After the war Faina Ranevskaya played several big roles, among them the Stepmother in the famous fairy-tale Zolushka (Cinderella) (1947) by Nadezhda Kosheverova. This film was one of the few that the actress truly enjoyed. Among her other works one should mention the role of the Grandma in Slon i veryovochka (The Elephant and the String) (1945), in which the actress for the first time played together with Natasha Zashipina, then a 6-year old girl yet. Ranevskaya appreciated the young actress and communicated with her like with a grown-up person.

In 1949 Ranevskaya left the Drama Theatre for Mossovet Theatre, where she played very little. In 1955 she changed it to Pushkin Theatre, the former Chamber Theater, where she had once started her career. However, nothing was left of the old Tairov’s theater there. She worked there till 1963 and then left it also…


In the 50-60s Ranevskaya played in films very seldom. About those few works she wrote: “I play in rubbish. The filming is like penal servitude. Sheer humiliation of human dignity, and ahead there is failure and shame, if the film comes out on screen”. One of her well-known utterances says: “Playing in a bad movie is like spitting into eternity”.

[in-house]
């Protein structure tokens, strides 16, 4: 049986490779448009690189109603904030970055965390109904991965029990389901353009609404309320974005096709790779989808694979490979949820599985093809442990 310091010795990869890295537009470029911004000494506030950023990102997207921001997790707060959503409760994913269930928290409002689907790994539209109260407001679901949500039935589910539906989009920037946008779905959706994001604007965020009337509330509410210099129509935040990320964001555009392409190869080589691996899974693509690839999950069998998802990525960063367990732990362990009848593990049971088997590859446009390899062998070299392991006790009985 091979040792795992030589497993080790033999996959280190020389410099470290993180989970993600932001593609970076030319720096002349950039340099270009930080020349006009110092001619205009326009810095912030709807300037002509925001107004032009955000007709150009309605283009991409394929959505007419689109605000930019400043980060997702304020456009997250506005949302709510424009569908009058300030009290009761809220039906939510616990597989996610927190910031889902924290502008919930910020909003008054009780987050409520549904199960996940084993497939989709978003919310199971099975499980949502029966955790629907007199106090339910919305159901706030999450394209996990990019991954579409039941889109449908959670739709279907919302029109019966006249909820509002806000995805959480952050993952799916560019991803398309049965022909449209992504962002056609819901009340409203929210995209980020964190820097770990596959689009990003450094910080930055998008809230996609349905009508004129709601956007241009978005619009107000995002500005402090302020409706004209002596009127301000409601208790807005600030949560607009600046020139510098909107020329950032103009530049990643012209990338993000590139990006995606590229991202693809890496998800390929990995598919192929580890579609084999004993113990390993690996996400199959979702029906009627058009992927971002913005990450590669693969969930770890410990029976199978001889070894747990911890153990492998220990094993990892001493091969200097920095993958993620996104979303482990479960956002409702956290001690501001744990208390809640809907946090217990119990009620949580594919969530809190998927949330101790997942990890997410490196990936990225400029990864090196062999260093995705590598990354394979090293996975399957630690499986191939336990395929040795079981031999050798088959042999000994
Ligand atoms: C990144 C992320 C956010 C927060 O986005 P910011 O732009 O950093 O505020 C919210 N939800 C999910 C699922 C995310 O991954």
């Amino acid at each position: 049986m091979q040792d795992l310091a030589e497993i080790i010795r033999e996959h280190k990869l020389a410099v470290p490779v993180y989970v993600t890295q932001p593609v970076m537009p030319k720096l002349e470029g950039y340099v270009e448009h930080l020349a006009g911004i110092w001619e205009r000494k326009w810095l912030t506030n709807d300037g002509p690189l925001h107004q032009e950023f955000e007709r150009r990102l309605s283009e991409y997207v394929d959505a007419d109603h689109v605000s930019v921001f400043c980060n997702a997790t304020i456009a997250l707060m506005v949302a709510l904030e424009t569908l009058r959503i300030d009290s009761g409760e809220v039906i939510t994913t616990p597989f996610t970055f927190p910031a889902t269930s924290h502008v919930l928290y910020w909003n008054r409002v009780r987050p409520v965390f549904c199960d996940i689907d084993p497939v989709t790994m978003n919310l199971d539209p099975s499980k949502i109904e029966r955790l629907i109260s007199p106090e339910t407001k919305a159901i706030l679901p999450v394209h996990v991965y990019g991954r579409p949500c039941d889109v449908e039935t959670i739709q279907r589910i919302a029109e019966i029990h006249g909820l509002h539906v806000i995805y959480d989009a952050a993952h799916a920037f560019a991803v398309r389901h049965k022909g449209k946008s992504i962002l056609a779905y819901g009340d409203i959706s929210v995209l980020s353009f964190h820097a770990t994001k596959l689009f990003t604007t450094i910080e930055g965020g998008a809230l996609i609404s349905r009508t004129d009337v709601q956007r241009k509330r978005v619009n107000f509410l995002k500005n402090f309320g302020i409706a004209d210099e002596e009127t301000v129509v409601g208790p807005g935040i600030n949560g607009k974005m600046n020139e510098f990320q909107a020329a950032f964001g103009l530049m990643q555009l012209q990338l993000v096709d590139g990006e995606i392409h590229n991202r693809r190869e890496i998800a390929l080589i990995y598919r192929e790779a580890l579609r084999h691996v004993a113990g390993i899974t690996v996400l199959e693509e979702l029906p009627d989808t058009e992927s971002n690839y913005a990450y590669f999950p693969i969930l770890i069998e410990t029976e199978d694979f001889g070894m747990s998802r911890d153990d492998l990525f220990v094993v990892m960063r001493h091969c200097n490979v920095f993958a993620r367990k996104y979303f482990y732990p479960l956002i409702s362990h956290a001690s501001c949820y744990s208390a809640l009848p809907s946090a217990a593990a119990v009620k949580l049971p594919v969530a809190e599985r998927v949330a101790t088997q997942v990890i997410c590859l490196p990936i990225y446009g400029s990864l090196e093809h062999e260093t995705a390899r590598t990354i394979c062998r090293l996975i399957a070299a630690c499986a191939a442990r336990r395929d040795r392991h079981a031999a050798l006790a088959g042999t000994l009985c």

In the mid-60s Ranevskaya broke off with cinema and returned to Mossovet Theatre, where she worked till the end of her life. In 1970 she performed the famous Freken Bok (voice) in the animation Karlson vernulsya (Carlson is Back).

The actress who was very lonely all her life, who never married and had no children, used to joke: “Family is a very serious thing. Family can replace everything. So, before starting a family, one should think what's more important: family or everything”.

Faina Georgievna Ranevskaya died on July 19, 1984 after a heart attack and pneumonia. She was laid to rest in necropolis of Donskoy Monastery (Moscow) alongside her sister Isabella. One of the streets in her native Taganrog city is named after Ranevskaya.